Skip to main content
Menu
The Coronavirus Means The 2020 Primary Season Will End Later Than Ever

Former Vice President Joe Biden is the presumptive Democratic nominee for president, but the 2020 primary season is only getting longer — because the public-health threat posed by the new coronavirus keeps delaying primary elections. A grand total of 17 presidential primaries have now been postponed on account of the pandemic.

Since our last dispatch on this topic, four more states have been added to the ranks: Pennsylvania, New York, West Virginia and New Jersey. In addition, five places that had already postponed their primaries rescheduled a second time: Ohio, Puerto Rico, Georgia, Louisiana and Connecticut. All these moves have left us with a presidential primary calendar that is extremely backloaded.

Since March 17 — the last big competitive primary day and the first that really ran up against the coronavirus scare — only three states have wrapped up their presidential primaries. By contrast, nine contests are now slated for June 2, which has become a sort of unexpected mini Super Tuesday. And five primaries are now taking place after June 9, which was originally the last day for states to hold their primaries without penalty.

Given the circumstances, it wouldn’t be surprising if the Democratic National Committee decides to go easy on them, but some of these primaries are really late. Connecticut’s, for example, is now scheduled for Aug. 11, which is just a week before the Democratic National Convention (which was itself rescheduled). And according to presidential primaries expert and FiveThirtyEight contributor Josh Putnam, that would be the latest contest ever in the modern era of presidential primaries.

On the one hand, it’s fair to wonder whether these elections even need to still happen. Sen. Bernie Sanders has suspended his campaign, and Biden is for all intents and purposes the Democratic nominee. But one reason the primaries are still needed is delegates — Biden technically isn’t the nominee until a majority of delegates vote to make him one at the Democratic convention, and primaries decide who those delegates will be. That said, some states, such as Connecticut and New York, do allow presidential primaries to be canceled if there is only one candidate on the ballot. According to Putnam, if everyone except Biden withdraws from those primaries, he would simply get all their delegates. However, the actual elections would still have to go on because …

Another reason is that the presidential race isn’t the only thing on many states’ primary ballots. Indeed, the coronavirus has also forced 15 states to postpone their down-ballot primary or runoff elections as well, many of which were happening the same day as the presidential primary. The most recent states to do so are Virginia, Maine and Idaho, plus four states that hold their presidential and down-ballot primaries concurrently (Pennsylvania, West Virginia, New Jersey and Georgia).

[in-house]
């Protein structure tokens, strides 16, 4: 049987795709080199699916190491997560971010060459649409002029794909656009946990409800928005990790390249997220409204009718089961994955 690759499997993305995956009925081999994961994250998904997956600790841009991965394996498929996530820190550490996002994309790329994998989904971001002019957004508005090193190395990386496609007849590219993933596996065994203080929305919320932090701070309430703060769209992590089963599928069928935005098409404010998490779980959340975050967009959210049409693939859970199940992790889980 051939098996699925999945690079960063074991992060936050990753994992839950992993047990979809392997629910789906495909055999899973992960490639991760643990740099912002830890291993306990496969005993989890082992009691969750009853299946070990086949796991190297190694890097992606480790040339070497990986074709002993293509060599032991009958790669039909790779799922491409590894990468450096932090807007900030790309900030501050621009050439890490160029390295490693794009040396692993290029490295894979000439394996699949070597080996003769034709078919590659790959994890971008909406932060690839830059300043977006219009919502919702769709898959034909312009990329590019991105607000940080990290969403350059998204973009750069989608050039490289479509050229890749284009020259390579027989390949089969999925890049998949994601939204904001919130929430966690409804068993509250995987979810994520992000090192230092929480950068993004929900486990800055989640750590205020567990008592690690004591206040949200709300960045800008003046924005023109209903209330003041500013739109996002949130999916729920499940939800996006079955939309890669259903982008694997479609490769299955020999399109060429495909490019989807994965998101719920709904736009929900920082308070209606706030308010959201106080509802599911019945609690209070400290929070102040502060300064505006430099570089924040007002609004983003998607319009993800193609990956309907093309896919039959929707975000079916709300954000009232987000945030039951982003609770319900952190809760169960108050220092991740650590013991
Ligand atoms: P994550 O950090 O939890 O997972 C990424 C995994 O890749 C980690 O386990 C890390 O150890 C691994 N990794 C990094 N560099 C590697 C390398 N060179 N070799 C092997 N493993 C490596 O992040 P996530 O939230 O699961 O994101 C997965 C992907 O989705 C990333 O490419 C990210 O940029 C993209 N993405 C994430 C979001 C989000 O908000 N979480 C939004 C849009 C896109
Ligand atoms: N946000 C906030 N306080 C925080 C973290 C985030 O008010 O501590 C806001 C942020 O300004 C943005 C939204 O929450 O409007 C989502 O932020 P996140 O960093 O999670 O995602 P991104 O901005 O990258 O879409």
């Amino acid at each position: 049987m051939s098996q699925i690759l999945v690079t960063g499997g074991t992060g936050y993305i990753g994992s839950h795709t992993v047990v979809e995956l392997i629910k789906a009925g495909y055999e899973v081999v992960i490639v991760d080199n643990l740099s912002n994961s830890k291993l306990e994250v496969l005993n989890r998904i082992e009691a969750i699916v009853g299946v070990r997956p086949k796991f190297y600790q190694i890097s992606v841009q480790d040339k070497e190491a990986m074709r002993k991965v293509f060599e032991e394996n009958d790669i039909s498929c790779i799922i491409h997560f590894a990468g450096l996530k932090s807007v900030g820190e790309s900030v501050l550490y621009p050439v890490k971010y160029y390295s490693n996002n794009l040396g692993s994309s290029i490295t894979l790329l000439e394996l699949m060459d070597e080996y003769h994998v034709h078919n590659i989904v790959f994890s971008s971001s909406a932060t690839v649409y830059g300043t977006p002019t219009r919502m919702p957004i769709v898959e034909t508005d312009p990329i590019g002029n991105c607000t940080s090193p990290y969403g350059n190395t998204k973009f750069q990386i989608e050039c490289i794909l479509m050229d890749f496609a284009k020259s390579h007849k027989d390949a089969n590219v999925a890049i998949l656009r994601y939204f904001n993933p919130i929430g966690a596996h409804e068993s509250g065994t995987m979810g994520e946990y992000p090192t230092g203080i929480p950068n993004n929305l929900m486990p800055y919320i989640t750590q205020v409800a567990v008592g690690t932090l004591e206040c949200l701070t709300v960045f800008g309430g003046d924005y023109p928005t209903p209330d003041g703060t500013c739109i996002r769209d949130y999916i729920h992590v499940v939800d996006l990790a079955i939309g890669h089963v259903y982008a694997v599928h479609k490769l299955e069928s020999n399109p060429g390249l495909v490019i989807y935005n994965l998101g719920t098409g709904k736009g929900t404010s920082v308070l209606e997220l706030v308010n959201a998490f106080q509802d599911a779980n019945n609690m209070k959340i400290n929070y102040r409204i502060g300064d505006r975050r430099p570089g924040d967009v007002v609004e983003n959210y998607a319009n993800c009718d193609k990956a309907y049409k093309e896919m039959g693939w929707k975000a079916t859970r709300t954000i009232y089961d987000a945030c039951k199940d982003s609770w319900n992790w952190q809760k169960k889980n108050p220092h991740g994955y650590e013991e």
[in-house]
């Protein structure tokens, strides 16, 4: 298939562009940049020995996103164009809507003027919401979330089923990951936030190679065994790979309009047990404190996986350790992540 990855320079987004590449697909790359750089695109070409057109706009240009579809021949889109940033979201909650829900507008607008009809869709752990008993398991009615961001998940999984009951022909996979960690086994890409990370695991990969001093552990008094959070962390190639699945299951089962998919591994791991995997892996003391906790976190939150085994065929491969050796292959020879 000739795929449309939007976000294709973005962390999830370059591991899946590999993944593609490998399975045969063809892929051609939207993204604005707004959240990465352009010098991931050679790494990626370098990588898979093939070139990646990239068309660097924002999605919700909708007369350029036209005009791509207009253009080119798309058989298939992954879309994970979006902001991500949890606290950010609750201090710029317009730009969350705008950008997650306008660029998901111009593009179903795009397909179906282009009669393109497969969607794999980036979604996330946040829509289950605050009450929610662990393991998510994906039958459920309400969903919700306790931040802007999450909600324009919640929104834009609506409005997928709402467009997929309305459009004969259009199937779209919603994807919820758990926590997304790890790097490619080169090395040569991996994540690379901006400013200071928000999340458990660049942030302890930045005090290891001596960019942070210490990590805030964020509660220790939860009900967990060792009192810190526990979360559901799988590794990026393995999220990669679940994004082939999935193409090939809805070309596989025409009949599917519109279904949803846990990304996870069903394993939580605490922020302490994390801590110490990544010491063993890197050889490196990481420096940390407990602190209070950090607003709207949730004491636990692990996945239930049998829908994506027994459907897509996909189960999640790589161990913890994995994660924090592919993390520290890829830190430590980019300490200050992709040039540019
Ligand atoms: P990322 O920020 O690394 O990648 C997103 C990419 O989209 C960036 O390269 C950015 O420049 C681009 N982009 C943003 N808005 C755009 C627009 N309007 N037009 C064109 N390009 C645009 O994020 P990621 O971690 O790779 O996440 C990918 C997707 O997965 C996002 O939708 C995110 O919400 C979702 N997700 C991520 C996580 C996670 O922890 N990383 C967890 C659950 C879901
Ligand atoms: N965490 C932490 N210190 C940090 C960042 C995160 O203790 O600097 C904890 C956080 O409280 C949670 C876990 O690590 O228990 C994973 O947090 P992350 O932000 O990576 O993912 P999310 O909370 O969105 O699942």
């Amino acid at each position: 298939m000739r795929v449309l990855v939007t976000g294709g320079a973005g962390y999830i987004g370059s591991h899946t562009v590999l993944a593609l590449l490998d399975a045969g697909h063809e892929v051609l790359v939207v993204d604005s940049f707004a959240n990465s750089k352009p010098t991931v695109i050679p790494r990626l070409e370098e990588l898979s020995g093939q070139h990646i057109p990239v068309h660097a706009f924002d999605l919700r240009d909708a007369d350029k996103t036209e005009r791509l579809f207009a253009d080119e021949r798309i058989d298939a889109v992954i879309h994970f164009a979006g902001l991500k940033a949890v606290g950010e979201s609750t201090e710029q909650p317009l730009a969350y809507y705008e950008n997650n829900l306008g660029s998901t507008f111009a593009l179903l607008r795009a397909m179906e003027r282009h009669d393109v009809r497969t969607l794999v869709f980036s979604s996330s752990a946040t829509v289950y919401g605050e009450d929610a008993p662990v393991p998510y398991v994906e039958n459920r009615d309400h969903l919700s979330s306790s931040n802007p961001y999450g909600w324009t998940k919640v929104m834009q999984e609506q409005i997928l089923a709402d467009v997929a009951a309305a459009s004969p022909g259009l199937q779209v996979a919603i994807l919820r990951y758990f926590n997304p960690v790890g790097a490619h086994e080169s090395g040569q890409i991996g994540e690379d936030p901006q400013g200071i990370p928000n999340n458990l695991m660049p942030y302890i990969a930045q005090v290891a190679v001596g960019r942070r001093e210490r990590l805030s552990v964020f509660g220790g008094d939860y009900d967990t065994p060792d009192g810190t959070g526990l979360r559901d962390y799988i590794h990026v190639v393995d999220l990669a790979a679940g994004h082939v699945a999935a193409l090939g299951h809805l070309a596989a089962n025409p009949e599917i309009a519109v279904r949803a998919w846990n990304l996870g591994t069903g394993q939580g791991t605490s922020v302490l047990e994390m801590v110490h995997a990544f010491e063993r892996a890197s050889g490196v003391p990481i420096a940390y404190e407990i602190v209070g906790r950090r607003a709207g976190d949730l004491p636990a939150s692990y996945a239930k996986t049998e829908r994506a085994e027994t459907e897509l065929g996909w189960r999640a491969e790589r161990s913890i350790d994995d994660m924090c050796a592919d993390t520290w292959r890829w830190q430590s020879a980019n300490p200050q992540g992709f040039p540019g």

As for the primaries that are still happening in the next several weeks, most are taking a different form. In general, states are moving away from in-person voting and embracing mail voting, but the coronavirus has revealed just how many versions of a “predominantly mail election” there can be. For example, the Maryland and Montana primaries on June 2 have switched to vote-by-mail elections in the “traditional” sense — i.e., all registered voters will be mailed a ballot, but in-person voting options will still be available for those who need them. Reportedly, New York plans to do the same, but so far the only change made to its June 23 primary is that voters can use the coronavirus as an excuse to request an absentee ballot. Meanwhile, in Kansas’s presidential primary and Utah’s down-ballot primary, voters were already being mailed a ballot by default, but normal polling places will now be closed.

At least 11 other jurisdictions are stopping short of mailing voters a ballot, but are mailing them an absentee-ballot application. Of these, Idaho is not offering any in-person voting options, and many counties in North Dakota are closing in-person voting sites as well. The District of Columbia and Rhode Island aren’t eliminating in-person voting, but they are consolidating voting sites, and at least some counties in Iowa will also have reduced polling places. Connecticut, Georgia, Nebraska, New Mexico, South Dakota and West Virginia are — at least for now — slated to operate polling places as usual.

Perhaps the most novel setup is in Ohio, the very next primary on the calendar (voting there ends on Tuesday). The election will be conducted almost entirely by mail, but the state isn’t doing much to assist voters — all they will receive is a postcard with instructions on how to request an absentee ballot. Nor will most voters have the option to vote in person; only voters with disabilities or without mailing addresses will be allowed at a voting center on April 28. No other state has done so little to help voters get their hands on a ballot, so it will be interesting to see what turnout is like in Ohio compared with other states conducting elections under the same conditions.

Nathaniel Rakich is an elections analyst at FiveThirtyEight.

Comments